When do I start paying back my UK student loans?

When do I start paying back my UK student loans?

When it comes to higher education in the United Kingdom, many students are often reliant on student loans to make it accessible for them. Currently, fees are significantly higher than they have been in the past but the emphasis made on students continuing their education has increased. More and more students are looking towards furthering their education by attending university and as a result, the demand for student loans are at a high.

Provided by The Student Loans Company in collaboration with the British government, student loans are available for students who meet a series of certain criteria and what they are given varies case-by-case. Help extends for some to living costs as well as tuition fees. Students can take out funding for both undergraduate and postgraduate courses, again which is applicable depending on a series of circumstances relative to that student.

When taking out a student loan, the recipient enters into a contract which requires them to repay the loan they receive in line with the existing terms and conditions of the contract. As a student, it is your main responsibility to ensure you provide accurate and up-to-date information regarding your circumstances.

As well as this, you have a responsibility to ensure that any changes in your circumstances are appropriately reported to ensure that you are retaining anything associated with the loans and/or repayments in line with legislation. You may be eligible for student loans including the payment of your tuition fees (this goes directly to your education provider) and maintenance loans (which will be paid directly to the student).

Paying back your loans

It is incredibly important to understand that by law, you must pay back your student loans once you have finished university. However, how this is done is dependant on your circumstances. The great thing about student loans in the United Kingdom is that they are not designed to cause you any long-term stress and therefore, a very feasible repayment system has been created to ensure that students do not feel under unnecessary pressure when it comes to this process.

Currently, three repayment plans exist which detail how and when you pay back your loan and the method differs depending on the type of course and when you started it:

Plan 1 – This is for students who started their course before the 1st of September 2012. Under this plan, you are eligible to begin paying off your fees from the April after you finish your course. Repayments begin when you’re earning above the repayment threshold of £18,935 a year, £1,577 a month or £364 a week. If at any point, your earnings drop below this, your payments will temporarily cease. Plan 2 – This applies to students who started their course after the 1st of September 2012. For full-time students, you will begin paying back the April following the end of your course. For part-time students, you will begin paying back either the April after you finish or the April four years from the beginning of your course, depending on which comes first. Like the first, you will be eligible for repayments once you breach the threshold which stands at £25,725 a year, £2,143 a month or £494 a week. If at any point your income falls below this, repayments will temporarily cease. Postgraduate Plan – For students undertaking a Master’s Degree, you will begin paying back your loan the April following your course end. For Doctoral students, it will be either the following April or four years from your course beginning. Repayments begin when you’re earning above the payment threshold which stands at £21,000 a year, £1,750 a month or £404 a week.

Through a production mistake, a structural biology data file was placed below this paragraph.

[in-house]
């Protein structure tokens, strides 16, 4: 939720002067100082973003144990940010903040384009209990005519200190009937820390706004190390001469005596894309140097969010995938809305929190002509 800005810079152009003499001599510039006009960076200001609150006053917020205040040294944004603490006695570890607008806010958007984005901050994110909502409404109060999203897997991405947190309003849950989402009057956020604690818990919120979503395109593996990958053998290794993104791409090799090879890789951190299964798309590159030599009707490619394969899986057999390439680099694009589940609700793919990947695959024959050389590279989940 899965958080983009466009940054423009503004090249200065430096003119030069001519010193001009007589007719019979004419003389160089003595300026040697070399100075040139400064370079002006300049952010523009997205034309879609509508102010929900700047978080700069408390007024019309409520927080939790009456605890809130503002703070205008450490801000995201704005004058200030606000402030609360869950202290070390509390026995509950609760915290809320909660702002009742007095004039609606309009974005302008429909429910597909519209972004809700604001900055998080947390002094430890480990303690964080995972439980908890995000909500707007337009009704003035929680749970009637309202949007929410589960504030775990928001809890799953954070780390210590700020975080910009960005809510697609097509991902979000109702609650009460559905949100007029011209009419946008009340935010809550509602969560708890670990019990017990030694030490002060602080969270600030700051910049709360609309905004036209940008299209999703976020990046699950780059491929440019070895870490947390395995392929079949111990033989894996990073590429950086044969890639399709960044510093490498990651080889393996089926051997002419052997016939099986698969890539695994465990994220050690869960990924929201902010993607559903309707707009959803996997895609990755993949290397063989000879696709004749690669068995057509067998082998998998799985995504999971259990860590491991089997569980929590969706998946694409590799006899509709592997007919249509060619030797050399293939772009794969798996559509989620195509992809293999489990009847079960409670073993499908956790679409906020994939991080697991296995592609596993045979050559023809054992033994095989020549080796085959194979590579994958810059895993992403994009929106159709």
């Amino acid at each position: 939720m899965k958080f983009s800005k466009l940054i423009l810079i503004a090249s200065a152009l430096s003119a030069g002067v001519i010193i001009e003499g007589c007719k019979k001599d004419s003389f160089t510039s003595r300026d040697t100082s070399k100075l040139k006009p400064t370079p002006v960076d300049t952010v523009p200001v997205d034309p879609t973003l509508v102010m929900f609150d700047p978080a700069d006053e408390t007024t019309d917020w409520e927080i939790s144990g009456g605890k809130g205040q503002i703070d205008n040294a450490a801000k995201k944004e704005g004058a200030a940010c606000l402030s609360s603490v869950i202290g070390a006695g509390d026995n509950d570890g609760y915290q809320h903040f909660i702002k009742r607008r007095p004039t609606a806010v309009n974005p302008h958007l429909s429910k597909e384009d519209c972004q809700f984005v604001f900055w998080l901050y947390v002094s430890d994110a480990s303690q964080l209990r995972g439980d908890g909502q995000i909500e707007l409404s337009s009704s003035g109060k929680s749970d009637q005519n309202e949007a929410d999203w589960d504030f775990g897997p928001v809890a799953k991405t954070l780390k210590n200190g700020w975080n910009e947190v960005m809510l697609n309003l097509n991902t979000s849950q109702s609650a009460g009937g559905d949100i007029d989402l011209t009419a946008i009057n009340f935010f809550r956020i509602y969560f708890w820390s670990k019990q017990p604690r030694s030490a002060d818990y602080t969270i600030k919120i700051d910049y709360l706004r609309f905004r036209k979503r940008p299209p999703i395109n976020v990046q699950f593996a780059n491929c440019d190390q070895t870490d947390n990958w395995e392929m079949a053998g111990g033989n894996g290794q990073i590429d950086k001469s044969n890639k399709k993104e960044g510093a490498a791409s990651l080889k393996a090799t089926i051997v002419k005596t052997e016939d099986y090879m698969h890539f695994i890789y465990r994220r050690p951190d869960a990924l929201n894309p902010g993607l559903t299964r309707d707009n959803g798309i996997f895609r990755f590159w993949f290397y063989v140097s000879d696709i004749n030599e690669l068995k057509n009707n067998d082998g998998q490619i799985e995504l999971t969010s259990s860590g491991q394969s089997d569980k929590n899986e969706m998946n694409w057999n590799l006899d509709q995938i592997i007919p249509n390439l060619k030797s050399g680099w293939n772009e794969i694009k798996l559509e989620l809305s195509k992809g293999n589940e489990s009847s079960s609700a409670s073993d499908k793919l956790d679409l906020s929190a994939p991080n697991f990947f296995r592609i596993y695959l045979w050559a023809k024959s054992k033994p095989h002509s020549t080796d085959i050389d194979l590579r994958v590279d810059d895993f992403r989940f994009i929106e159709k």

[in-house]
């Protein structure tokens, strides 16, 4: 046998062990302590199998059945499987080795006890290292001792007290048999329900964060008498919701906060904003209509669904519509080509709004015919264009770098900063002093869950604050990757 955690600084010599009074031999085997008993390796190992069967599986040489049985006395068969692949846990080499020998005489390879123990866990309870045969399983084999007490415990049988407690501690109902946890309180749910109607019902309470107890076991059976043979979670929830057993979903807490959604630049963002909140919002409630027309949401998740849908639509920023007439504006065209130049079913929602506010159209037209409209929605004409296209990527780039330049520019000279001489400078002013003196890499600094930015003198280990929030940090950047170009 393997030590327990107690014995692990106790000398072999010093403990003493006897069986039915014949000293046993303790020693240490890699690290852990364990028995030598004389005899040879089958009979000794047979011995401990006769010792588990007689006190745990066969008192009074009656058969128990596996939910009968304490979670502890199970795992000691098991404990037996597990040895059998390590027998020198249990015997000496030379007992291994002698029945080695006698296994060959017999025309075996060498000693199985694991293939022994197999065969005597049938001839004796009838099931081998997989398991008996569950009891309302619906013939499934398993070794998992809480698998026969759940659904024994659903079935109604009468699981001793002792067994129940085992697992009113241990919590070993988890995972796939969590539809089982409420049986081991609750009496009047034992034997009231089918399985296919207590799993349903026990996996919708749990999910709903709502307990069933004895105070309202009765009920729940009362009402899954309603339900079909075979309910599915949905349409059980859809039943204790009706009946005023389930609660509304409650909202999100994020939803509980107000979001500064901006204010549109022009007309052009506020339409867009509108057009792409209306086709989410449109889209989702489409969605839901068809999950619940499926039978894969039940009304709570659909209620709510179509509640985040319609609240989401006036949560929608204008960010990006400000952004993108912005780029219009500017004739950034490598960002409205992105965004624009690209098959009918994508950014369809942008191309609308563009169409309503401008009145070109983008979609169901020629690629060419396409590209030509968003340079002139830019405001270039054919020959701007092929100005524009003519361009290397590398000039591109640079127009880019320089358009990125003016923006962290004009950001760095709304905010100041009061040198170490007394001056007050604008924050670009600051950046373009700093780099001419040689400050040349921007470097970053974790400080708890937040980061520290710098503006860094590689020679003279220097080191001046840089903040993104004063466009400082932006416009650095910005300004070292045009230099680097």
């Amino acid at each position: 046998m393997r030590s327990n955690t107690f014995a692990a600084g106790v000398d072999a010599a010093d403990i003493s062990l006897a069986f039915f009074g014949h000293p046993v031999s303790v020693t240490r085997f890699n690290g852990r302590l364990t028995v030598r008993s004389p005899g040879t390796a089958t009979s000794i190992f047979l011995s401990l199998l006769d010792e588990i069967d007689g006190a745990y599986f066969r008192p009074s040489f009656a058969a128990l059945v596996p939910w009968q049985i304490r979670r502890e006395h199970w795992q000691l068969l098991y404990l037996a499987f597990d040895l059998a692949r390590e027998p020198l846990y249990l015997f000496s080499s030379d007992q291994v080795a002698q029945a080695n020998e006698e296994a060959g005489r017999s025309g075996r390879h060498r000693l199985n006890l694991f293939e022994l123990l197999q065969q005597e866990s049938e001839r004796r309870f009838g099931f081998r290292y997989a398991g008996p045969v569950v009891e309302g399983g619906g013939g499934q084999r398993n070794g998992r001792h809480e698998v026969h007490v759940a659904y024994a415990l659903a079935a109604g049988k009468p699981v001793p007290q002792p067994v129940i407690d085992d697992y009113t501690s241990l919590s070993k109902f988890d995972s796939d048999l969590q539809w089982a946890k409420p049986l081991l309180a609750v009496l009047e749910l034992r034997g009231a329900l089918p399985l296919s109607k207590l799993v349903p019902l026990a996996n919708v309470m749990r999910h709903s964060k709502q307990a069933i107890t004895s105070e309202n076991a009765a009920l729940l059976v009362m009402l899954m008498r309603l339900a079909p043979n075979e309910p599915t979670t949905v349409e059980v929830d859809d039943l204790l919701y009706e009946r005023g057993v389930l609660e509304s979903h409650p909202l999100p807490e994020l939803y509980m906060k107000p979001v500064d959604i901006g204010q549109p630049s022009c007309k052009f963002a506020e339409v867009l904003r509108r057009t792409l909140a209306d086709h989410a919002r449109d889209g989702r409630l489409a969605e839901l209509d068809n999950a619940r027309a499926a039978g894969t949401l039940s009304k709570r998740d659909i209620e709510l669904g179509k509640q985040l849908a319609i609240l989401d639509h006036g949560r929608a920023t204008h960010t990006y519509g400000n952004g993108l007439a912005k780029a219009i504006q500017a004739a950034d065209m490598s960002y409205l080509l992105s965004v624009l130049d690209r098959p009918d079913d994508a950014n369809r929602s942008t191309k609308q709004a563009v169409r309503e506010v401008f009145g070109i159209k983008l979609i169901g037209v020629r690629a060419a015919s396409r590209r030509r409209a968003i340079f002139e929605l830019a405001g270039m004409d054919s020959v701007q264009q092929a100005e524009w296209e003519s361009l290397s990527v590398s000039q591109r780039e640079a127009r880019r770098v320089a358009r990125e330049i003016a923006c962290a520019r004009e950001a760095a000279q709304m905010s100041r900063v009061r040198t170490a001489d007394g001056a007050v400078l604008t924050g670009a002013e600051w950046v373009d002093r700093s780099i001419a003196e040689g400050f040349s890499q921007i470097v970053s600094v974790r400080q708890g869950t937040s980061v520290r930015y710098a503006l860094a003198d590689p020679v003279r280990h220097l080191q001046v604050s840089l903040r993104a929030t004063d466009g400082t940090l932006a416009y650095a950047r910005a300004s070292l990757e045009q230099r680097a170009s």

It should be noted that you can make voluntary additional payments at any point you desire.

The repayment system is incredibly easy and requires little to no intervention from the student beyond declaring changes of circumstances because when you begin a job, your employer will communicate with HMRC via payroll and therefore, they will automatically deduct any owed repayments from your wages before them reaching your bank. The repayments are designed to be small and circumstantial meaning that for most students, you won’t even notice you’re paying it back.